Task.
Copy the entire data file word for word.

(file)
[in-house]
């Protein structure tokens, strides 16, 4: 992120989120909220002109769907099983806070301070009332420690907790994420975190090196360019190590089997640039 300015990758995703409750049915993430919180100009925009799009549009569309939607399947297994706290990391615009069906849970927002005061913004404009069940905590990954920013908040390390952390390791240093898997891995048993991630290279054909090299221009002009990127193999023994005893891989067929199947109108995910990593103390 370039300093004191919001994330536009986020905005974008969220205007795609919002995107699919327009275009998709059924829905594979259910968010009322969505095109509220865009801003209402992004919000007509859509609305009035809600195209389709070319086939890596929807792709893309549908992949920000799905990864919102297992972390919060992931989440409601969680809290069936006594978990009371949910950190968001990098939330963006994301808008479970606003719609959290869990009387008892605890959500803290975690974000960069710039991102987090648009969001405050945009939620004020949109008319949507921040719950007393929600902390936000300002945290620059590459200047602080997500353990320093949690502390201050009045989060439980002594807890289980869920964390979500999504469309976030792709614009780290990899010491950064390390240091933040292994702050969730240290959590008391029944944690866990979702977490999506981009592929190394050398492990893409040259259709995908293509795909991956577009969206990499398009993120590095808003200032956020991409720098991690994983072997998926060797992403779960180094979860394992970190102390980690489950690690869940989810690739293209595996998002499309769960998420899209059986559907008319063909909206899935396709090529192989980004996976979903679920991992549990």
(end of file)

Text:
[in-house]
């Protein structure tokens, strides 16, 4: 992120989120909220002109769907099983806070301070009332420690907790994420975190090196360019190590089997640039 300015990758995703409750049915993430919180100009925009799009549009569309939607399947297994706290990391615009069906849970927002005061913004404009069940905590990954920013908040390390952390390791240093898997891995048993991630290279054909090299221009002009990127193999023994005893891989067929199947109108995910990593103390 370039300093004191919001994330536009986020905005974008969220205007795609919002995107699919327009275009998709059924829905594979259910968010009322969505095109509220865009801003209402992004919000007509859509609305009035809600195209389709070319086939890596929807792709893309549908992949920000799905990864919102297992972390919060992931989440409601969680809290069936006594978990009371949910950190968001990098939330963006994301808008479970606003719609959290869990009387008892605890959500803290975690974000960069710039991102987090648009969001405050945009939620004020949109008319949507921040719950007393929600902390936000300002945290620059590459200047602080997500353990320093949690502390201050009045989060439980002594807890289980869920964390979500999504469309976030792709614009780290990899010491950064390390240091933040292994702050969730240290959590008391029944944690866990979702977490999506981009592929190394050398492990893409040259259709995908293509795909991956577009969206990499398009993120590095808003200032956020991409720098991690994983072997998926060797992403779960180094979860394992970190102390980690489950690690869940989810690739293209595996998002499309769960998420899209059986559907008319063909909206899935396709090529192989980004996976979903679920991992549990």